Texas Business leaders and Texas-based several big corporations sharply blasted on voting restrictions by the state legislature, releasing several letters on Tuesday to warn of their opposition to the bills after the legislation of Georgia led to business boycotts. A self-described, unbiassed coalition of giant corporations, including HP, Microsoft, along with Texas-based business groups organized by the group Fair Elections Texas, called for elected officials to clash with any changes that would restrict the access of eligible voters to the ballot, but didn’t reference the legislation specifically.
The letter from Houston business leaders comes in response to the Texas House Speaker saying the bills would not suppress voters and asked for input from businesses. The business leaders’ letter indicates a plan to meet with the legislature to share further concerns.
— Democracy Docket (@DemocracyDocket) May 4, 2021
Big corporations such as HP, REI Co-op, Sodexo, American Airlines, Unilever, Salesforce, Etsy, Warby Parker, Levi Strauss & Co, Patagonia, and Sodexo signed the open letter to oppose the voter legislation. Separately, one hundred and seventy-five business leaders in Houston sent a protest letter to Dade Phelan, the House Speaker Tuesday that more openly opposes the planned legislation in the state, according to the Houston Chronicle reports.
SB7 and HB 6 Measures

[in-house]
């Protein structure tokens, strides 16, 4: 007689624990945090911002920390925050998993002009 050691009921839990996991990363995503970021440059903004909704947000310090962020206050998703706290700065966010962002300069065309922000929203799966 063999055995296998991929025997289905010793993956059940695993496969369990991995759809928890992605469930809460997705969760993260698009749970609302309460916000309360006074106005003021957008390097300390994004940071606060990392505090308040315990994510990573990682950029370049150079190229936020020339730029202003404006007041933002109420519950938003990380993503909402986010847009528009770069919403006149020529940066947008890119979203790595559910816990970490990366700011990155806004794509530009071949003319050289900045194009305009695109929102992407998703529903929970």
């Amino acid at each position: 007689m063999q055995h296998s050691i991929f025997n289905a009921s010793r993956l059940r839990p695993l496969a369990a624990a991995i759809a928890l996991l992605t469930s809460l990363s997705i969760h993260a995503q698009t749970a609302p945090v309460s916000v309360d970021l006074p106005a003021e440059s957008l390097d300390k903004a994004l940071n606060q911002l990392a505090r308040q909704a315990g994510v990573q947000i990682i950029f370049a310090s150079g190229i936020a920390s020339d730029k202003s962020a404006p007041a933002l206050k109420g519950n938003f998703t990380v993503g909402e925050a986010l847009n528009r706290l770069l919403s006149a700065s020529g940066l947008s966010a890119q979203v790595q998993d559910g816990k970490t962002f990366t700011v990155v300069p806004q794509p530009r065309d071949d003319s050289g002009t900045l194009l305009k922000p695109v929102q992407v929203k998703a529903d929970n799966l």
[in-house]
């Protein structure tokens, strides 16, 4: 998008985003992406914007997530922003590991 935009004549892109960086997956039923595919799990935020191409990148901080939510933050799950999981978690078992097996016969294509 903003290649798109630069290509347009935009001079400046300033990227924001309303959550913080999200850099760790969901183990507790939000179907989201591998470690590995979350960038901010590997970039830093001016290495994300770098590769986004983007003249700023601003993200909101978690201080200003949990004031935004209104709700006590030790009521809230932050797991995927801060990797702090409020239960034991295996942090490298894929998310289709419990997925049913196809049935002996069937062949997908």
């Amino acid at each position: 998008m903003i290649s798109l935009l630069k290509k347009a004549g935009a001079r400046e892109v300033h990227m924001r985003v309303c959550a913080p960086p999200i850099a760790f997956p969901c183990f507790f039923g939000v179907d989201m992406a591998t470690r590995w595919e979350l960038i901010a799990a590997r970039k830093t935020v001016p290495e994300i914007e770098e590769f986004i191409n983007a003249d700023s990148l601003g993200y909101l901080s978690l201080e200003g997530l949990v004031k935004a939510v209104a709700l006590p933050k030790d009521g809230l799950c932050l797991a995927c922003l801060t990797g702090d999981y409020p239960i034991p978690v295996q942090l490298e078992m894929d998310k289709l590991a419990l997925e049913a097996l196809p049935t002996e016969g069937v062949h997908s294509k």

Additionally, the letters mark the most corresponding push by the business community of Texas yet against the proposed voting restrictions of representatives after Dell and American Airlines formerly spoke out independently against the new voting rules. Moreover, Texas representatives are considering two pieces of voting rights lawmaking: SB 7, which would impose restrictions on physical voting and ban drive-through polling places among other actions, and HB 6, which imposed these restrictions as criminalizing sending unwelcome mail-in vote applications to electorates and increases the rights of partisan poll watchers.
It is not clear which measures will move forward: a Texas House committee passed the bill, and the Texas Senate passed SB7 as well, but Republican House representatives replaced its text with HB 6’s requirements, introducing a conflict between the two bills. Moreover, according to an April analysis from the Perryman Group, Texas’ economy could lose $14.7 billion in domestic power by 2025 if ballot restrictions undergo and face opposition from businesses.
Texas could lose almost $16.7 billion in the yearly gross product by 2025 and nearly one lac and fifty thousand because of the possible tourism hit and noteworthy sporting events and conventions moving out of the state.
On the other hand, Republican lawmakers defended their new voting bills as they claimed those bills necessary to guarantee election integrity and railed against companies who opposed the restrictions. Big corporations all over the country criticized the wave of Republican-led voting restrictions, now passed countrywide in response to unproven allegations of election fraud in November, which passed in states including Montana, Georgia, Florida, and Iowa.